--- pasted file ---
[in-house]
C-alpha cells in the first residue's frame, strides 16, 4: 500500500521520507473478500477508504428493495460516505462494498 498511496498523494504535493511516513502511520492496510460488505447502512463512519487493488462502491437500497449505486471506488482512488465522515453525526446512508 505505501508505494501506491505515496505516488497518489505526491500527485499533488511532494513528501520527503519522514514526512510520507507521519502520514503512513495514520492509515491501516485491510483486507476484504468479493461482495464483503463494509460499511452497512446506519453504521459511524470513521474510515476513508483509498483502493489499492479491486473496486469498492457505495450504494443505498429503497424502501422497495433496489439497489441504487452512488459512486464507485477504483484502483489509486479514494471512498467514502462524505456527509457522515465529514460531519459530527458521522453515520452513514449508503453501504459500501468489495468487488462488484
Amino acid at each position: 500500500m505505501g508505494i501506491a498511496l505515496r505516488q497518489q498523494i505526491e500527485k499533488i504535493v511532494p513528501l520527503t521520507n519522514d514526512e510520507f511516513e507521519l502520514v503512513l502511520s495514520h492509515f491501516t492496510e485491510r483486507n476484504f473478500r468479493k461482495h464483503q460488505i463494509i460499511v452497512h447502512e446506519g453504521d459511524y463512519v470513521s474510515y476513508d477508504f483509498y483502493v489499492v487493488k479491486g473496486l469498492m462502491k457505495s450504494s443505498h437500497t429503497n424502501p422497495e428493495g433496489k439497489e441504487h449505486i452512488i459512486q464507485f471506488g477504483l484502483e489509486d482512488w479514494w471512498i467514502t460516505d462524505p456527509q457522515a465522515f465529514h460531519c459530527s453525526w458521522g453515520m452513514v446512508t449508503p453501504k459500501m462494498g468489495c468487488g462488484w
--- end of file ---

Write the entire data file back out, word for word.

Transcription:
[in-house]
C-alpha cells in the first residue's frame, strides 16, 4: 500500500521520507473478500477508504428493495460516505462494498 498511496498523494504535493511516513502511520492496510460488505447502512463512519487493488462502491437500497449505486471506488482512488465522515453525526446512508 505505501508505494501506491505515496505516488497518489505526491500527485499533488511532494513528501520527503519522514514526512510520507507521519502520514503512513495514520492509515491501516485491510483486507476484504468479493461482495464483503463494509460499511452497512446506519453504521459511524470513521474510515476513508483509498483502493489499492479491486473496486469498492457505495450504494443505498429503497424502501422497495433496489439497489441504487452512488459512486464507485477504483484502483489509486479514494471512498467514502462524505456527509457522515465529514460531519459530527458521522453515520452513514449508503453501504459500501468489495468487488462488484
Amino acid at each position: 500500500m505505501g508505494i501506491a498511496l505515496r505516488q497518489q498523494i505526491e500527485k499533488i504535493v511532494p513528501l520527503t521520507n519522514d514526512e510520507f511516513e507521519l502520514v503512513l502511520s495514520h492509515f491501516t492496510e485491510r483486507n476484504f473478500r468479493k461482495h464483503q460488505i463494509i460499511v452497512h447502512e446506519g453504521d459511524y463512519v470513521s474510515y476513508d477508504f483509498y483502493v489499492v487493488k479491486g473496486l469498492m462502491k457505495s450504494s443505498h437500497t429503497n424502501p422497495e428493495g433496489k439497489e441504487h449505486i452512488i459512486q464507485f471506488g477504483l484502483e489509486d482512488w479514494w471512498i467514502t460516505d462524505p456527509q457522515a465522515f465529514h460531519c459530527s453525526w458521522g453515520m452513514v446512508t449508503p453501504k459500501m462494498g468489495c468487488g462488484w